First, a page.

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Build a Better Brain Through Mindfulness

Jon Kabat-Zinn describes mindfulness as “the awareness that emerges through paying attention on purpose, in the present moment, and nonjudgmentally to the unfolding of experience moment by moment”.

Mindfulness is associated with many health and well-being outcomes, which include decreased levels of stress and anxiety and reduced cortisol levels.

Not only is mindfulness wonderful for overall well-being, it also changes the brain both functionally and physically. Yes, mindfulness interventions, which includes mindfulness meditation, can increase the volume of brain structures associated with fear, calm, memory, emotions, and cognition. Mindfulness not only improves mental wellbeing; it also has the ability to physically change the brain with practice. The ability to change the brain, called neuroplasticity, was once believed to only be possible in youth, but now science has proven that the brain can change at any age with training or practice. Mindfulness is one exceptional practice for changing the brain for the better.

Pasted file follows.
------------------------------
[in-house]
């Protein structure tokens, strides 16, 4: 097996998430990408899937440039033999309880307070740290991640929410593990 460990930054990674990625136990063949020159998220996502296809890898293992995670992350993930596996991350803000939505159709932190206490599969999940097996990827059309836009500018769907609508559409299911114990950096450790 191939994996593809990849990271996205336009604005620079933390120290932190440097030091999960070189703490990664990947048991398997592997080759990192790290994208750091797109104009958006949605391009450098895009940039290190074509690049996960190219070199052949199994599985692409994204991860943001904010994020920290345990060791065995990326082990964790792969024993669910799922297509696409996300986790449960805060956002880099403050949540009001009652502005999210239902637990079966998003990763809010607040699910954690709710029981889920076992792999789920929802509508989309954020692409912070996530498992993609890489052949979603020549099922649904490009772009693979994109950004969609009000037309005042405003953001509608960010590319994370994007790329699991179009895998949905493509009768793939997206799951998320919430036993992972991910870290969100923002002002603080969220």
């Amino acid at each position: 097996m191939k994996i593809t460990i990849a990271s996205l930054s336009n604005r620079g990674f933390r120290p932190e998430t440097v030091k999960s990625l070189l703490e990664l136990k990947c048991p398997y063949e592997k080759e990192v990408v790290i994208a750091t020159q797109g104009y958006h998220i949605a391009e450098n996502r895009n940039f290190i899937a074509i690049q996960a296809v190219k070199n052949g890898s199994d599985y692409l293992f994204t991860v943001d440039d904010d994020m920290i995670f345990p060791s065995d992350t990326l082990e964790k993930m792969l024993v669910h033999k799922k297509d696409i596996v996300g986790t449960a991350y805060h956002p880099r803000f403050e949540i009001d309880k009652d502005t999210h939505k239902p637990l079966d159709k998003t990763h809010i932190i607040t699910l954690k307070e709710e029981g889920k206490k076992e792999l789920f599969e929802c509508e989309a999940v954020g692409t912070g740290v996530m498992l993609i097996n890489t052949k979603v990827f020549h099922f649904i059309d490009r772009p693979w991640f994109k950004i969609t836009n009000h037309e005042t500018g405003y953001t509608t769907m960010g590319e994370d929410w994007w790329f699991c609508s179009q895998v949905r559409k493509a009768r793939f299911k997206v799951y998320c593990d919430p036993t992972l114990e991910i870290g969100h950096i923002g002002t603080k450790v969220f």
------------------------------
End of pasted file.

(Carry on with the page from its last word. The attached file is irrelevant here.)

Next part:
Several structures of the brain are affected by mindfulness and meditation. Mindfulness interventions have been shown to reduce the activity and volume of the amygdala of the brain, also known as the “fight or flight” part of the brain. This results in reduced anxiety, reactivity, and stress. The hippocampus, the structure associated with learning and memory, shows increased activity with mindfulness training, and increased structural volume. Another important brain structure, the cingulate cortex, associated with emotional regulation and response control are enhanced physically and functionally with mindfulness, which enables one to manage their emotions and behaviors more thoughtfully. The prefrontal cortex, a critical area of the brain associated with planning, complex cognitive behavior, decision making, personality, and social behavior shows enhanced function and mass with mindfulness. The prefrontal cortex is also associated with goal attainment and mental focus.

Who wouldn’t want a more functionally and physically better brain? There are numerous resources, courses and books for studying mindfulness. Any internet search with produce volumes of information. As far as books go, my personal favorite primer is Jon Kabat-Zinn’s book, Wherever You Go, There You Are.

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